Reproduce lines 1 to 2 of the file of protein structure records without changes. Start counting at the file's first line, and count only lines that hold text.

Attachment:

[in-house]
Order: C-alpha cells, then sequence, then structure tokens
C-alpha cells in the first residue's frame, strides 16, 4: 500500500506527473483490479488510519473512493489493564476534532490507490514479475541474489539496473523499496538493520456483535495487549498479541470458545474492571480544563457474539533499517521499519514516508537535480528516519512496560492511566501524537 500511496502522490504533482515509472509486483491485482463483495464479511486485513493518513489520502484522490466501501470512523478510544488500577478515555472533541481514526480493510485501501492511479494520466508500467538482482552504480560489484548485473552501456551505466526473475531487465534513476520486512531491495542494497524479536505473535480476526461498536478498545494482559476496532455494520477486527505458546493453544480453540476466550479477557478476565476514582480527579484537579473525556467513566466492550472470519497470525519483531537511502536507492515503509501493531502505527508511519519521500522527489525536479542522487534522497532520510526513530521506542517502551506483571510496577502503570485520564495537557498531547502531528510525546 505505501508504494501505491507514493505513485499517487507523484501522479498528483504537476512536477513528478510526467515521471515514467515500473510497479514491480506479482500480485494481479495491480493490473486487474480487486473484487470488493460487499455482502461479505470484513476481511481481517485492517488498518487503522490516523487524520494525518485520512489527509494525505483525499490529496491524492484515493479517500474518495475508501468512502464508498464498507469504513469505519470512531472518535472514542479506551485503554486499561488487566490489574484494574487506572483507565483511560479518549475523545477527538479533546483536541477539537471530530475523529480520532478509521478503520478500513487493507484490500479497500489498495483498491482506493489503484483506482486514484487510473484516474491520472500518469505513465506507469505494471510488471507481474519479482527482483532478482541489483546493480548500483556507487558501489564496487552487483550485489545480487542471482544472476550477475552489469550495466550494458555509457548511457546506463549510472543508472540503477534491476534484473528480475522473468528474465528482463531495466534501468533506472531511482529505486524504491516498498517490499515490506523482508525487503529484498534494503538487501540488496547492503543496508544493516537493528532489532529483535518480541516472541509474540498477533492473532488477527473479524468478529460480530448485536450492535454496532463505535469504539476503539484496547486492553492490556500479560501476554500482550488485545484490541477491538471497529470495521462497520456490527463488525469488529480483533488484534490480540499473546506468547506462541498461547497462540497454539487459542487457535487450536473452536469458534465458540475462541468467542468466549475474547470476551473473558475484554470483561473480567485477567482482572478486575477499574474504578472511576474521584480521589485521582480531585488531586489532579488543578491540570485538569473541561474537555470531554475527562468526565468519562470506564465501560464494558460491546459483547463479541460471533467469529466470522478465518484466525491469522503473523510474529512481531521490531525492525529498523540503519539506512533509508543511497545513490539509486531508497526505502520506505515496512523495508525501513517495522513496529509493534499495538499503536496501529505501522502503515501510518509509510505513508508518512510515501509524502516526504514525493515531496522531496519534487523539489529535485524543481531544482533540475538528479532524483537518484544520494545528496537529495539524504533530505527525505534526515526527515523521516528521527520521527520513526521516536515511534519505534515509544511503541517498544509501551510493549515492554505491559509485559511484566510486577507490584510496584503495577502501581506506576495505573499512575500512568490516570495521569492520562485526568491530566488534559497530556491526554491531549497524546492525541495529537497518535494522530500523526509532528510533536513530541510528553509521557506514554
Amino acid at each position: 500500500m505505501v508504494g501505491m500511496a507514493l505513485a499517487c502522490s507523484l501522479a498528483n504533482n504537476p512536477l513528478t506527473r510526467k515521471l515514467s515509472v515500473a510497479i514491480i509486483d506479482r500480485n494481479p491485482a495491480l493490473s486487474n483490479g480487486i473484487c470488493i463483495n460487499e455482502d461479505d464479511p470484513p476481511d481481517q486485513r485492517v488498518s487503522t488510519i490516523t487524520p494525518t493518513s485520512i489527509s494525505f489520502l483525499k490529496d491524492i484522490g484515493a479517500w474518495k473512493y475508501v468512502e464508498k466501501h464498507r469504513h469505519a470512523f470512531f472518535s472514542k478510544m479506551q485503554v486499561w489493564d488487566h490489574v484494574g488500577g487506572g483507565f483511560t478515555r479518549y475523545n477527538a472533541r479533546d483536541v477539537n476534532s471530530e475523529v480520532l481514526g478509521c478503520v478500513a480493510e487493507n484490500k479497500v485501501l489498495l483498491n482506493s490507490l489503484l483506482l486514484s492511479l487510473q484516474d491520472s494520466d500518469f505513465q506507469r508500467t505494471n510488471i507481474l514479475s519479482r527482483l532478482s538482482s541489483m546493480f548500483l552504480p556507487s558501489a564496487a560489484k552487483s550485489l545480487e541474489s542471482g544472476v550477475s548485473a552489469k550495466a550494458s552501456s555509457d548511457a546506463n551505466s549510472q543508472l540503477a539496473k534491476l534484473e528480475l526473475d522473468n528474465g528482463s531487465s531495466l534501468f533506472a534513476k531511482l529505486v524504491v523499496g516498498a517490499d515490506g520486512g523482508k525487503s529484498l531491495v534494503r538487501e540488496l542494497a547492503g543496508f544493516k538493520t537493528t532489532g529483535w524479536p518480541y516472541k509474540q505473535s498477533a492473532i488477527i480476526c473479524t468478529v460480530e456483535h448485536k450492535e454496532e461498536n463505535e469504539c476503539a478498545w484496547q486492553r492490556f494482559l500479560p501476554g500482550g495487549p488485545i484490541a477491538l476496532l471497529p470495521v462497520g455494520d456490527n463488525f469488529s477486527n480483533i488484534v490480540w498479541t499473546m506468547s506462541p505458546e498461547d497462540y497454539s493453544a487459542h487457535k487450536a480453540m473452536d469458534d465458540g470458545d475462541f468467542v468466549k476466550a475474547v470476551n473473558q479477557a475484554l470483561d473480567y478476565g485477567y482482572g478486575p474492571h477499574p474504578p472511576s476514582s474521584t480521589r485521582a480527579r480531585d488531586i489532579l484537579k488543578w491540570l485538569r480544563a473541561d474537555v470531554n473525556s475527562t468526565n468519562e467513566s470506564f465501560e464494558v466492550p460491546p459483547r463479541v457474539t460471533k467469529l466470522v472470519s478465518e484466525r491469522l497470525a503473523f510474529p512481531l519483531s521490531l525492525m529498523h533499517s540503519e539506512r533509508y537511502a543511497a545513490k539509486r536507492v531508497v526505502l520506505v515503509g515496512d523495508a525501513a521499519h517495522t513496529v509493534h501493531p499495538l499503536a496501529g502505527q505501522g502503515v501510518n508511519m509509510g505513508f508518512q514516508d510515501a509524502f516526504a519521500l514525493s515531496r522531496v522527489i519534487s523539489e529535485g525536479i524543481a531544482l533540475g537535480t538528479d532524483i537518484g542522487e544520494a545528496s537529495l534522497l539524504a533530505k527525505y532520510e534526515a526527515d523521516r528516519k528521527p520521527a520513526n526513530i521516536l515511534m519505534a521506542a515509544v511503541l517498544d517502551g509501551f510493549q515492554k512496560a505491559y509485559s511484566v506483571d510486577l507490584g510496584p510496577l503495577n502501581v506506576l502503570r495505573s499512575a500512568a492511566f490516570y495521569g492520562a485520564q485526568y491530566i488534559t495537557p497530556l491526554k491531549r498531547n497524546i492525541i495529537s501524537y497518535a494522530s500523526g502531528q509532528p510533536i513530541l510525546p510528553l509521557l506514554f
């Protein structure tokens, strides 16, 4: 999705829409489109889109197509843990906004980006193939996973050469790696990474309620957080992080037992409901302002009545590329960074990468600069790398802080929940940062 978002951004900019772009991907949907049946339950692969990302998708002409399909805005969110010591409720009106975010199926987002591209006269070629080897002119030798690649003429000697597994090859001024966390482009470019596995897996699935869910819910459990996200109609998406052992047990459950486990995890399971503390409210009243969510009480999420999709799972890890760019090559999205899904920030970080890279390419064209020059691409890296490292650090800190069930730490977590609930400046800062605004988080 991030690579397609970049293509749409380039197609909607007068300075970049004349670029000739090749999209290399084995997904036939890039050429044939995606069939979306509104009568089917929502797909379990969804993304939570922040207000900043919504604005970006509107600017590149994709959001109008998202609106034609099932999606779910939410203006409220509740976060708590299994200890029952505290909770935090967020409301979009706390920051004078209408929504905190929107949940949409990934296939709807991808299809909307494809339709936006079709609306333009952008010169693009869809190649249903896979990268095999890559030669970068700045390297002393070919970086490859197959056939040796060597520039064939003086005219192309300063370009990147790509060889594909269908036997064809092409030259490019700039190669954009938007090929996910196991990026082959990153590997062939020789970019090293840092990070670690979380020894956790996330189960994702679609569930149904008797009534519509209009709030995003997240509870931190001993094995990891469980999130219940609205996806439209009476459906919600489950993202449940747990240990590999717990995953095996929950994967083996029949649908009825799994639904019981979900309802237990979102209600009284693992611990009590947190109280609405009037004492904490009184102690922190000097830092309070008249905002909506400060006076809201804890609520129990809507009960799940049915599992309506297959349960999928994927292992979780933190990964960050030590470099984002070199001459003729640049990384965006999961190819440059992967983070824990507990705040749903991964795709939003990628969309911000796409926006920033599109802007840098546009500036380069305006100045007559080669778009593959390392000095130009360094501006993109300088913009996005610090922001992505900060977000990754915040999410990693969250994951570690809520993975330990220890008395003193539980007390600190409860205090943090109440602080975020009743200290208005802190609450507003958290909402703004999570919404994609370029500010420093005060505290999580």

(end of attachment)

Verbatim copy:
[in-house]
Order: C-alpha cells, then sequence, then structure tokens